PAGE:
At 18, Ian Patrick-Vandall knows, he is a fortunate student.
Patrick-Vandall is one of 300 students within the United States to achieve the Gates Scholarship in 2018.
He is one of two students picked for the honor within Delaware County. Reportedly 30,000 students applied for the scholarship.
The scholarship, established by the Bill and Melinda Gates Foundation, is designed to fund the recipients "full cost of attendance that is not already covered by other scholarships and the expected family contribution, as determined by FAFSA."
This will include Patrick-Vandall's cost of attendance: tuition fees, room, books, transportation and may include additional personal expenses.
That scholastic honor will allow Patrick-Vandall to pursue a biology degree within the honors college at the University of Oklahoma.
He eventually hopes to attend medical school, pondering an emphasis in neurology.
"I have eight years to decide but it's really what I think I want to do," Patrick-Vandall said. "The brain really interests me because it controls everything we do."
He sees the path to a neurological-related career as one which would allow him to help people, through his research projects.
"All of the body is a vessel for the brain," Patrick-Vandall said. "The brain makes you who you are."
He said being part of the INTEGRIS Grove Hospital Governing Board for students gave him the experience he needed to ponder his future career in medicine.
"Medicine allows me to do what I love but also meet wonderful people," Patrick-Vandall said. "Which is really what I like. I definitely want to work on the front lines [of patient care]."
The Gates Scholarship is an incredible opportunity, he said.
"I still don't believe it," he said with a smile, adding he will travel to Dallas in June to attend a four-day conference for all of this year's winners.
"In my entire life, my grandfather always told me I would go to college for free, if I was a good student and loved school," Patrick-Vandall said. "I didn't think it would happen. This is a dream come true for me. It's mind-blowing. I can't believe I can go to college debt free.
"It's such a relief. I was planning on taking out loans, because I knew it would be worth it to attend medical school. But it wasn't something I was looking forward to doing."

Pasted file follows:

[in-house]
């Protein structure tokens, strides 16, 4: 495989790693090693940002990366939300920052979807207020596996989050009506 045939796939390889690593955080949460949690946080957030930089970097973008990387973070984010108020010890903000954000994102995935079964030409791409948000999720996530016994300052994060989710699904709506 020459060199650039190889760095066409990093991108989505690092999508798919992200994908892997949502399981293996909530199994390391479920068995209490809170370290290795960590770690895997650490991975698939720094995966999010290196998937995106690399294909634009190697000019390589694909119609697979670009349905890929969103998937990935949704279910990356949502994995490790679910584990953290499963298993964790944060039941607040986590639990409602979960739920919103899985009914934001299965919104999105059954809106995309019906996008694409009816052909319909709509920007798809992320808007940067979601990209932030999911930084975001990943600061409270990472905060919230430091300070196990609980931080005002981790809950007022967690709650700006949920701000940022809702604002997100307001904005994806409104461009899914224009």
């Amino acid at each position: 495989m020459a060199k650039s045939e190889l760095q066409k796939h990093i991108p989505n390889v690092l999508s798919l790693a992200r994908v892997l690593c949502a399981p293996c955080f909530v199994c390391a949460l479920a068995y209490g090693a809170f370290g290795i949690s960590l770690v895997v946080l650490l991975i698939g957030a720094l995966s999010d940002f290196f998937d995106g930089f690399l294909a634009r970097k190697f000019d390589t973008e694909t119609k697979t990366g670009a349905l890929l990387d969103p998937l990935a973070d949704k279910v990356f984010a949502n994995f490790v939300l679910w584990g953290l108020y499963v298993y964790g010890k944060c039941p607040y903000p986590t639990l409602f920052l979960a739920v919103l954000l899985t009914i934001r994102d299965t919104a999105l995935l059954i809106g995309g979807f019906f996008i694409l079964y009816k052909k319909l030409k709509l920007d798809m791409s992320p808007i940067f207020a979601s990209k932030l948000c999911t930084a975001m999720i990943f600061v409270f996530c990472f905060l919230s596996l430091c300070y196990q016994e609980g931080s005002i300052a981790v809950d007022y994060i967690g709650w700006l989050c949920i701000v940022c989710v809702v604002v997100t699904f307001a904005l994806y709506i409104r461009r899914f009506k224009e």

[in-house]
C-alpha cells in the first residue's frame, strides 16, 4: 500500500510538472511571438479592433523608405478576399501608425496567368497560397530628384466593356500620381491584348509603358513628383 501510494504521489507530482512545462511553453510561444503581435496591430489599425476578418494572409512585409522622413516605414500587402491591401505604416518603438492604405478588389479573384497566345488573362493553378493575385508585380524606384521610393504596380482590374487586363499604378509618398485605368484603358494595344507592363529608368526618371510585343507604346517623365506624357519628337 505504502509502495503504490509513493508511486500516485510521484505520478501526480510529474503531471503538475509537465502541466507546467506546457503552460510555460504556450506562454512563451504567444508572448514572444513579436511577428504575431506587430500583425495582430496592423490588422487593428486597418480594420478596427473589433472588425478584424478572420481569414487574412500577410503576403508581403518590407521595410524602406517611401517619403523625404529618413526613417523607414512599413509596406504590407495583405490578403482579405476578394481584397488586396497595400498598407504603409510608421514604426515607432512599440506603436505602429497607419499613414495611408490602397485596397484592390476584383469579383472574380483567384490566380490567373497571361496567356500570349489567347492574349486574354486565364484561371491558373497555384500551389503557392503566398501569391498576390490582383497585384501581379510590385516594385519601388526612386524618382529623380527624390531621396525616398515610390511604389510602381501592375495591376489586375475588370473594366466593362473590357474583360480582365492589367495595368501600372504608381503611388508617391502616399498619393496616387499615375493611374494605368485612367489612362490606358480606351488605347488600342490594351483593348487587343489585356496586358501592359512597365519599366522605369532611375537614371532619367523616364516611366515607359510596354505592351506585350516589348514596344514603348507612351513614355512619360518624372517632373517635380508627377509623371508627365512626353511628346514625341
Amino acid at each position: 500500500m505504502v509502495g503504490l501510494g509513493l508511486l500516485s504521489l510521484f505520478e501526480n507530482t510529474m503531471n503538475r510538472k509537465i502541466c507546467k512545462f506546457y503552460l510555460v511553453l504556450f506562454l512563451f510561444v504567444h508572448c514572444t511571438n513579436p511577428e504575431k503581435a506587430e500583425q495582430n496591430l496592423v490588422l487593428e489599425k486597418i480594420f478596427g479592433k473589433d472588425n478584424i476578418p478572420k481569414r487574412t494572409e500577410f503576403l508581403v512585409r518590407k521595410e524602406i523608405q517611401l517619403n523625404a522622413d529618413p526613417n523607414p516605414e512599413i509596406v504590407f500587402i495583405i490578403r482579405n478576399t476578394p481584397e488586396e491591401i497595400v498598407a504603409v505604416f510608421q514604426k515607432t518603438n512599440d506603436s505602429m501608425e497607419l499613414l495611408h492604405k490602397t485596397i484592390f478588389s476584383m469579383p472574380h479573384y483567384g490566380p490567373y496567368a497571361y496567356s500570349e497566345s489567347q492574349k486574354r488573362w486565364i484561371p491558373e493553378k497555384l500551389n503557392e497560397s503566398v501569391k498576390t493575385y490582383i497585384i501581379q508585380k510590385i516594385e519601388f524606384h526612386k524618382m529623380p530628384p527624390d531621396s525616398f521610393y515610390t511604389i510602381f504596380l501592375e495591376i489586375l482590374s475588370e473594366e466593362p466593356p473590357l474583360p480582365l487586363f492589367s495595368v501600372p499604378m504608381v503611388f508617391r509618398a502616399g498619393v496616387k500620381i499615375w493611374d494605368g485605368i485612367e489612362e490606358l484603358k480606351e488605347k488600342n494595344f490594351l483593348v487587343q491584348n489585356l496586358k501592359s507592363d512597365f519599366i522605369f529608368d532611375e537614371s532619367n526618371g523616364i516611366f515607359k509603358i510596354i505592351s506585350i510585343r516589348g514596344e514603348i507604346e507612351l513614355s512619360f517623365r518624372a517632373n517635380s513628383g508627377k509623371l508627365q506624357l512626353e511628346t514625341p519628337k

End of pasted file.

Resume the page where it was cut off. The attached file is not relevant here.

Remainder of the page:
The Gates Scholarship will also give him a chance to travel overseas, to participate in a study abroad program.
"It's opened my horizons," Patrick-Vandall said. "I'll be able to take classes all summer long, and take extra hours outside of my degree. I may minor in psychology, because I'll be able to afford the extra classes."
Patrick-Vandall's honors during his high school career include being named an Eagle Scout through the Boy Scouts of America. He was also part of the Pride of Grove Ridgerunners Band, a member of the Grand Savings Junior Bank Board, the Order of the Arrow honor society in Boy Scouts, Character County, Math Club and Heritage Club.
He said his favorite memory in high school stems from his time, in the band stands with the band during football games.
"We had a great time, did the craziest things and had so much fun," Patrick-Vandall said. "Some of my best times were the early weeks [in the summer] with the band. It taught me teamwork and to motivate myself. It's had such an impact on me, I've loved every single moment. Even when Mr. Wilhelm gave us 50 pushups to do."
His time in the band has led him to try out for the Pride of Oklahoma Marching Band. He'll find out next week if he's secured a spot in the program.
Patrick-Vandall has already though of one research project for his future pursuits - one involving random patterns of people placing tacks on a tack board.
"Is it possible to be random?" he said. "I'm really interested in seeing if what people do is random or has a pattern to it."